By Jim Ellis

Oct. 29, 2020 — There has been prevalent speculation that we may not see a winner in the presidential election and certainly in some Senate and House races come the evening of Nov. 3, but research into the processing and counting systems of each state suggests such a conclusion may actually prove unlikely.

The election procedures in Arizona, Florida, and Wisconsin all point to having a victory projection coming from these states on election night, thus making them the “tells” for the national vote. If President Trump loses either Arizona or Florida, it will almost assuredly secure a Joe Biden victory. On the other hand, should the president sweep the three aforementioned states, he will be headed toward clinching re-election.

The huge number of precast, or early votes, around the country is another mitigating fact that may halt the need to advance into political overtime, at least for the presidential race. Through Monday, almost 60 million people have voted (59,095,114 according to the Target Smart statistical organization), meaning these ballots and many more will be stacked in vote centers awaiting processing and counting.

The overwhelming early voting response, up 100 percent from this time in 2016, will assuredly lessen the number of in-person voters on Election Day, especially since the early vote number will continue to grow throughout the balance of this week.

Generally, the state processing and tabulation procedures fall into one of three categories: counting the ballots as they arrive, but not releasing totals until after the polls close; keeping the received ballots until the morning of Election Day when counting can begin; or, having to wait until the polls close before beginning to count.

First, the pre-election counting states: 23 may begin tallying as ballots are received but are prohibited from releasing any vote totals. They are:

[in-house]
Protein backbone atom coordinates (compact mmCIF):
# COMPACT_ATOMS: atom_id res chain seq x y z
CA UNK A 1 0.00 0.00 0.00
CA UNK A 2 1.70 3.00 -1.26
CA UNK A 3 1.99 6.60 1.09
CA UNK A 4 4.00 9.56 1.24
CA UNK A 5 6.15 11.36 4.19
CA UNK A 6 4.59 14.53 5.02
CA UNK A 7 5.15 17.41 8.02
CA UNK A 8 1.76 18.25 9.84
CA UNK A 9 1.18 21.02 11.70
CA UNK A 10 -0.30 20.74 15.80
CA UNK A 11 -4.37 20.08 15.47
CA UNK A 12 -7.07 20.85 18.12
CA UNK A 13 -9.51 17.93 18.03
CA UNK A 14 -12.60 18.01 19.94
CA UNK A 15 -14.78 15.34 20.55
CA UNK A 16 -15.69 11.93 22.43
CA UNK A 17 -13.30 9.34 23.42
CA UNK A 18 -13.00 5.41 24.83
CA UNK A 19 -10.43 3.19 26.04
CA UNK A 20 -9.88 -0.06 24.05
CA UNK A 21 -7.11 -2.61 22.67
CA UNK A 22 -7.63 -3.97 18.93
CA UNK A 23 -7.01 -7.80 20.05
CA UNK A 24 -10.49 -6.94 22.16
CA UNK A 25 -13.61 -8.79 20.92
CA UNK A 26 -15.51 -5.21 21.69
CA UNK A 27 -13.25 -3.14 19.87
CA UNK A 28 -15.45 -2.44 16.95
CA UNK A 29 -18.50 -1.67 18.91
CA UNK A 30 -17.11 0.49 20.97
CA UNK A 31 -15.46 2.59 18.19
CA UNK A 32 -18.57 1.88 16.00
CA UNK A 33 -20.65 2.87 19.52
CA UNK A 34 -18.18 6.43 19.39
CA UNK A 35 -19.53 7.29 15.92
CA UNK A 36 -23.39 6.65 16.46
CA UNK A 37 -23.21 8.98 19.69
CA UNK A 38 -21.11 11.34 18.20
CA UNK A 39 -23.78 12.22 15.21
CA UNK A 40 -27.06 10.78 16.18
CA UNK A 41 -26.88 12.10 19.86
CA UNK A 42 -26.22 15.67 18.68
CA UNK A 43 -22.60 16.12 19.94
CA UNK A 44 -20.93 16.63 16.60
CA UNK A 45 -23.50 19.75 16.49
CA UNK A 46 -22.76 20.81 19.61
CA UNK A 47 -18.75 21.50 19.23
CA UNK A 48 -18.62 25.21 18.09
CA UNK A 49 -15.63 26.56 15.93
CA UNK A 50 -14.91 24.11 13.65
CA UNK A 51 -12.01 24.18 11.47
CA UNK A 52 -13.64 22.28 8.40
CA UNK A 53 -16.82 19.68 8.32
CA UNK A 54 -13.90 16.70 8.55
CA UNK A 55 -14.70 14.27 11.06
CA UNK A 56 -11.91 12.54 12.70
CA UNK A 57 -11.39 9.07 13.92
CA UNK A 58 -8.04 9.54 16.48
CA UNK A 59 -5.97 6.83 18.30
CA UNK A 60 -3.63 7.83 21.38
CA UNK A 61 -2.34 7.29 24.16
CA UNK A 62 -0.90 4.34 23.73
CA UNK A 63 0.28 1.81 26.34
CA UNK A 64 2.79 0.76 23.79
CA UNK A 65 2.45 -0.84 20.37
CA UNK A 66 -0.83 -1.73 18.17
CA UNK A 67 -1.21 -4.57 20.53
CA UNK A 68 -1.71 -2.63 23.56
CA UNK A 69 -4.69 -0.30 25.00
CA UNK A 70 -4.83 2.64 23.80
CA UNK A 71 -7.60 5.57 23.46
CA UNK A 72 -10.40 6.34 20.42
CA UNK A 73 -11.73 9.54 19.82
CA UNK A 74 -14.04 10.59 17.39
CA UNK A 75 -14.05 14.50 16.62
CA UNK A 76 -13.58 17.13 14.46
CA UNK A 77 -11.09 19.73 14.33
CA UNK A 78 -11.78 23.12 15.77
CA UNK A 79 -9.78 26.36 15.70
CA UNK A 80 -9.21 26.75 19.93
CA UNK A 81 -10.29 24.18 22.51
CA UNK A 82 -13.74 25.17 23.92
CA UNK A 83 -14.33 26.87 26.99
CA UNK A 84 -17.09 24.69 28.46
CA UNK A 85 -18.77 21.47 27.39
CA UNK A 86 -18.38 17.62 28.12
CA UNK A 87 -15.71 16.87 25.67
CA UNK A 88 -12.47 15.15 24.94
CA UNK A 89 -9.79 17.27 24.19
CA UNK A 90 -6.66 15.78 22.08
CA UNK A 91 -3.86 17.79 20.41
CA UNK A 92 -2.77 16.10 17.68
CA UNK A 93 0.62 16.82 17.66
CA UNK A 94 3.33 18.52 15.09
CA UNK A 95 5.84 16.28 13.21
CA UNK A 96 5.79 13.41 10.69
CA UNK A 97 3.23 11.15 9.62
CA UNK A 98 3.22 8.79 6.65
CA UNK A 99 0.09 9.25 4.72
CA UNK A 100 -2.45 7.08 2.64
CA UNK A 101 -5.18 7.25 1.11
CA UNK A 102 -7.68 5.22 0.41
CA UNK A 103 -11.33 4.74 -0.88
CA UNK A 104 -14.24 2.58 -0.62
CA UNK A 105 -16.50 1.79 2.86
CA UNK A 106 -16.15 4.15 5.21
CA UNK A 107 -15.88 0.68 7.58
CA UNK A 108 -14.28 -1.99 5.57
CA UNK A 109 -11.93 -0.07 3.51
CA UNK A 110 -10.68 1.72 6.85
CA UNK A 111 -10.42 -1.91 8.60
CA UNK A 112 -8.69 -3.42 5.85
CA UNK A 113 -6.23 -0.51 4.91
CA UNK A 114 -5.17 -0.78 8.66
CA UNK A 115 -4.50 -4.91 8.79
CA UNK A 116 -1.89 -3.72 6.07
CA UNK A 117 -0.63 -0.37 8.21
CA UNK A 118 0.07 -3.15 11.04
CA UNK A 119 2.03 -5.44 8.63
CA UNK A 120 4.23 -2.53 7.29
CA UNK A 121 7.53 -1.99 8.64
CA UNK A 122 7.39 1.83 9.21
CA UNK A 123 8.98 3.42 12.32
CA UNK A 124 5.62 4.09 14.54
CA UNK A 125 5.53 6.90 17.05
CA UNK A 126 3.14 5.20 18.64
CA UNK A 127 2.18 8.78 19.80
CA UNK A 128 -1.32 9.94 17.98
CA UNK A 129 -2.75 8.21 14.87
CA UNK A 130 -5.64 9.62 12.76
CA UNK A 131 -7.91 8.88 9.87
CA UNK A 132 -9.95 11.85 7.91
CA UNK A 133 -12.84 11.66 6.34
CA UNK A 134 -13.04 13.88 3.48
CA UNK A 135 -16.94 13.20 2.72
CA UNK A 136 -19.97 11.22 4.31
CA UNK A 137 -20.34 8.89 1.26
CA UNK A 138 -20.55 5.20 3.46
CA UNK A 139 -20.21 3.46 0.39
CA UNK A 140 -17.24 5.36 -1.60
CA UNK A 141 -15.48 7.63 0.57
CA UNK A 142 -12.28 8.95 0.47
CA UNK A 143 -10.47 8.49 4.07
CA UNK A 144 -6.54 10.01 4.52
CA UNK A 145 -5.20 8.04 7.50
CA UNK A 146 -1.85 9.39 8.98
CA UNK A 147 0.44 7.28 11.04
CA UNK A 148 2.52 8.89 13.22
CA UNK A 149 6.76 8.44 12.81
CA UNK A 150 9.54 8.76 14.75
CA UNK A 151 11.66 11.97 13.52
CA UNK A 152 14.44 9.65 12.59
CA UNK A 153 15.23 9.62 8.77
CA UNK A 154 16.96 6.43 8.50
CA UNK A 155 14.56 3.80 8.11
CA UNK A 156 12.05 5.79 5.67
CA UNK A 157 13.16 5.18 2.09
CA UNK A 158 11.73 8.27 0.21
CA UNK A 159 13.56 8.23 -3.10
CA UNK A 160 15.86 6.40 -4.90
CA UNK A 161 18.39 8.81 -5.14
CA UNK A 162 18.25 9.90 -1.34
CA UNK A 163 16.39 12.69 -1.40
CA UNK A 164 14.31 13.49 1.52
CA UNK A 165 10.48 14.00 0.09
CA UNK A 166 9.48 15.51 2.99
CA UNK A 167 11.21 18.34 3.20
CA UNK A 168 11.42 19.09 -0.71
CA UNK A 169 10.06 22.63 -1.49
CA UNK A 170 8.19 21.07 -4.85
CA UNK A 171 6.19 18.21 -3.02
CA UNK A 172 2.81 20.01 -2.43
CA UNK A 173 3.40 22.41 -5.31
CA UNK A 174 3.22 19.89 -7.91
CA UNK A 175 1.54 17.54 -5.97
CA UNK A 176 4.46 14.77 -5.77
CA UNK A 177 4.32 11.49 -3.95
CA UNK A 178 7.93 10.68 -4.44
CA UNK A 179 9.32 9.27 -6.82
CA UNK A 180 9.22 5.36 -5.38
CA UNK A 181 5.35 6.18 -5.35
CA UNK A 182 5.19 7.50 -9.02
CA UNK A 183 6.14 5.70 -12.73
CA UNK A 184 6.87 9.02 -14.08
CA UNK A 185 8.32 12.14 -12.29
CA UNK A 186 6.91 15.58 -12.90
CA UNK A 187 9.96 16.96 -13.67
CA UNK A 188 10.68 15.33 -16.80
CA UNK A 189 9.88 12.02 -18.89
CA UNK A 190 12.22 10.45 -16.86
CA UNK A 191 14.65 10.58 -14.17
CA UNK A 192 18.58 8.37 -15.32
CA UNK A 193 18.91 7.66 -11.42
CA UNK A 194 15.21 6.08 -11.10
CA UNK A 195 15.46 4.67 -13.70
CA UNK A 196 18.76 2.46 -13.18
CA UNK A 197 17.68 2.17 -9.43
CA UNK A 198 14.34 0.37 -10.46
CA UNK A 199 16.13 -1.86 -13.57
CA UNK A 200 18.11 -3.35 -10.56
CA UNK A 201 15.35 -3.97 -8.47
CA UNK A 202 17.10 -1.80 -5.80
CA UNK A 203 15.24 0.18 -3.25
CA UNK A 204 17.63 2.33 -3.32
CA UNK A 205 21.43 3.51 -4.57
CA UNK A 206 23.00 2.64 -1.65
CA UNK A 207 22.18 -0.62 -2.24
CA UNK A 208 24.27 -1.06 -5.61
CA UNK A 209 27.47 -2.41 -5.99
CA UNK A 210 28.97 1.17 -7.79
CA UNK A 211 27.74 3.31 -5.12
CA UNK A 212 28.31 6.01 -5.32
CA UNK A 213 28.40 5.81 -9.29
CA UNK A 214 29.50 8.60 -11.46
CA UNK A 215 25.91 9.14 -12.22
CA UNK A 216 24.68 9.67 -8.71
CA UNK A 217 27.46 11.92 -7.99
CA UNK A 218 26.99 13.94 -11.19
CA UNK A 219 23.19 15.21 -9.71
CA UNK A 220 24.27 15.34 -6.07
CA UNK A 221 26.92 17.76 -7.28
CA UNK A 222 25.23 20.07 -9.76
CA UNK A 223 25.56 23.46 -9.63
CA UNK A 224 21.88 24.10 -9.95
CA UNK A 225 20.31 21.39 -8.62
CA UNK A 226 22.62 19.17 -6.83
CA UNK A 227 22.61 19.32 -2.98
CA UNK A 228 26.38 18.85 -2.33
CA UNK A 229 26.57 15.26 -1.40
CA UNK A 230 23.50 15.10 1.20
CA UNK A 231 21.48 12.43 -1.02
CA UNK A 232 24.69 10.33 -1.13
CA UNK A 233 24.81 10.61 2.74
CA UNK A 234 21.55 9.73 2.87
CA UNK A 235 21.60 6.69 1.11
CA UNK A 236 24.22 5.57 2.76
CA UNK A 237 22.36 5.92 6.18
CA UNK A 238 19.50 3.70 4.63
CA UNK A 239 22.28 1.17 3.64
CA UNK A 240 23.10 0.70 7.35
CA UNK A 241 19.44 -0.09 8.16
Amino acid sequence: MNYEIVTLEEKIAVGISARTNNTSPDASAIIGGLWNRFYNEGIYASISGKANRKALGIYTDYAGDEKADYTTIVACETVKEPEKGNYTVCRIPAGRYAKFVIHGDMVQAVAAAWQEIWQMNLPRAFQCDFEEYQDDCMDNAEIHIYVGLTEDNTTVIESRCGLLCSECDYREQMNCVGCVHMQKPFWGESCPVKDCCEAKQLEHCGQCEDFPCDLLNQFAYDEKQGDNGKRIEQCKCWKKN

• Arizona
• Colorado
• Connecticut
• Delaware
• Florida
• Hawaii
• Indiana
• Iowa
• Kentucky
• Louisiana
• Maryland
• Montana
• Nebraska
• Nevada
• New Hampshire
• New Jersey
• New Mexico
• North Carolina
• Ohio
• Oklahoma
• Oregon
• Utah
• Wisconsin

Eleven states are authorized to begin counting the morning of Election Day:
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Iowa: Questioning the Polls

By Jim Ellis

Oct. 19, 2020 — Every political observer remembers that the cumulative polling community incorrectly predicted the Great Lakes states of Michigan, Pennsylvania, and Wisconsin in the 2016 Trump-Clinton presidential race, but further research finds additional significant misses in succeeding elections.

Political research reveals that two of those campaigns came in Iowa during the 2016 presidential race and the hotly contested governor’s race two years later. Today, we look at the Hawkeye State numbers with the goal of potentially ascertaining if there is a common polling pattern or consistent error factor.

In October, four polls have been released for the 2020 contest from a like number of different pollsters, two from left of center organizations while the other two are independent entities. The research organizations are Data for Progress, Civiqs for the Daily Kos Elections webpage, YouGov, and Quinnipiac University. Each has conducted one October Iowa survey.

In the presidential race, the polls yield former vice president Joe Biden an average lead of just over one percentage point. The cumulative ballot test mode then finds Des Moines real estate executive Theresa Greenfield (D) topping Sen. Joni Ernst (R) with a margin of four percentage points.